The Consumer Electronics Show has been surprising me for more than two decades, but I wasn’t quite sure what to expect this year. The last live CES was w-a-y back in early January 2020, just as the first reports of the coronavirus were emerging. That show had more than 4,000 exhibitors and north of 100,000 attendees, but a year later, the show was forced to go virtual, hammering online attendance and overall interest.
Hence, the decision to hold this year’s event in Las Vegas, NV, come hell or high water. The Consumer Technology Association took plenty of precautions, including requiring proof of vaccination, mask mandates, and free Abbott Labs COVID-19 tests to all attendees. Even so, some major exhibitors announced early in the fall that they’d pass on the show, and more of them (GM, Mercedes, Microsoft, LG, Panasonic, Microsoft, T Mobile, Intel, and AMD) pulled out just weeks before the show.
Outstanding OLED Offerings
However, in order to preserve coveted booth locations for 2023, some of those exhibitors put together bare-bones “exhibits,” like LG’s so-called “Life’s Good Lounge” (a massive chipboard floor with foot stools and QR codes to learn about their products online) and Panasonic’s enormous empty hall with projection mapping showing a short video about the company’s focus for 2022.
Others weren’t as jittery. Hisense and TCL, two of the top five TV brands worldwide, had enormous booths with lots of product. Sony had just four exhibits in its usual spot: two electric cars, a drone, a “mini” satellite, and PlayStation 5. On the other hand, Samsung went the whole mile, building its usual enormous walled-off booth and stuffing it with product. But visitors had to register for timed tickets and prove they were vaccinated to get in.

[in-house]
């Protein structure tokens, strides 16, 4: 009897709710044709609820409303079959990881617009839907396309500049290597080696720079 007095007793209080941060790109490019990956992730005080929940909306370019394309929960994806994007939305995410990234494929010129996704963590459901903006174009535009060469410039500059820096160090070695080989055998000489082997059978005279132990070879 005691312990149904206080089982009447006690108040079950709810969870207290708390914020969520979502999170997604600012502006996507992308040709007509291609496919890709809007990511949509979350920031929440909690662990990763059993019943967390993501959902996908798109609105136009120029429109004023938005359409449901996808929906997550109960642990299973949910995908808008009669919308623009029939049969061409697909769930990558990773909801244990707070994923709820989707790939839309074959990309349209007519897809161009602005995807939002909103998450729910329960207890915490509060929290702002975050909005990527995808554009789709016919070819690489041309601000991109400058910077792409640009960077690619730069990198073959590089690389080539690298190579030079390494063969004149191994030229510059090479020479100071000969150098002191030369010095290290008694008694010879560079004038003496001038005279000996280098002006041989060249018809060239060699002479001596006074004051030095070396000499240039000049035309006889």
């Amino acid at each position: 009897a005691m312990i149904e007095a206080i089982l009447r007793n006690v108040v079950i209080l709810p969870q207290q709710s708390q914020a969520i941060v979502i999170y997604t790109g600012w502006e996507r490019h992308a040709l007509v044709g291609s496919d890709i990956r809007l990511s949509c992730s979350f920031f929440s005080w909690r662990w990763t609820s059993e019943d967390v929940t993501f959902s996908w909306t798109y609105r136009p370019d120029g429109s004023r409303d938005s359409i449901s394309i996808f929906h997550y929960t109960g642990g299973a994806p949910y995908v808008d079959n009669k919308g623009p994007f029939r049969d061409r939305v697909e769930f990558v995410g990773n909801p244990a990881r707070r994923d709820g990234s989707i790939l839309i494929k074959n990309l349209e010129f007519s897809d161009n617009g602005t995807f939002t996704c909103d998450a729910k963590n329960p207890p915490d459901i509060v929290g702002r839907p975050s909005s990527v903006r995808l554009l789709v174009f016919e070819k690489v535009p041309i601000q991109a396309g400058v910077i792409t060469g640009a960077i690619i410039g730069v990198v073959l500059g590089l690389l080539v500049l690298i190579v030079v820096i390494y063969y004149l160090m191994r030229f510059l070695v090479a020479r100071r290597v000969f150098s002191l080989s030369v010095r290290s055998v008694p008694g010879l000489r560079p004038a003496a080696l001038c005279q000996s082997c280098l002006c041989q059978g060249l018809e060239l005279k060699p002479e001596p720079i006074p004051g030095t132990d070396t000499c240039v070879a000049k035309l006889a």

Even with all this, the trip was still worthwhile. The diminished attendance and lower number of exhibitors made it possible to see all three halls of the Las Vegas Convention Center—Central, North, and the new West Hall—in one day. Here are some of the more interesting display and imaging products I saw.
Improved UST Projectors and More
Samsung Display Company’s new QD-OLED TV lived up to the hype. This twist on electronic imaging combines a blue OLED emitter with green and red quantum dots to produce a purely emissive display with both highly saturated colors (90 percent coverage of the BT.2020 HDR color gamut) and high brightness (1500 cd/m2 small area, although I think after calibration that will drop a bit). While not shown publicly, it is quite an impressive display, and will be available in 55 and 65-inch TV sizes, along with a 34-inch computer and gaming monitor.
LG Electronics has expanded its line of 4K OLED TVs by adding a 42-inch size to their 48-inch model introduced in 2020. It will be part of the C2 series and is aimed at gamers, as it’s small for today’s homes. LG’s upscale 2022 G2 series features a new 83-inch model and (as far as I know) the world’s first 97-inch OLED TV to go along with 55, 65, and 77-inch models. Unlike the new QD-OLED, these are more conventional white OLEDs equipped with RGBW pixel stripes.
LG Display had (as usual) some very cool concept products in their virtual demos, including a reclining Media Chair, a modern “relaxation device” that combines a 55-inch OLED TV with a tiltable recliner. The curved screen has a built-in sound system Cinematic Sound OLED (CSO), whereby the curved screen vibrates to make its own sound without the use of external speakers. LG also showed the Virtual Ride, an indoor stationary bicycle with three vertical 55-inch OLED displays in front of and above it that form one large, curved display that gives users an immersive view both forward and above. The top display has a curvature radius of 500mm.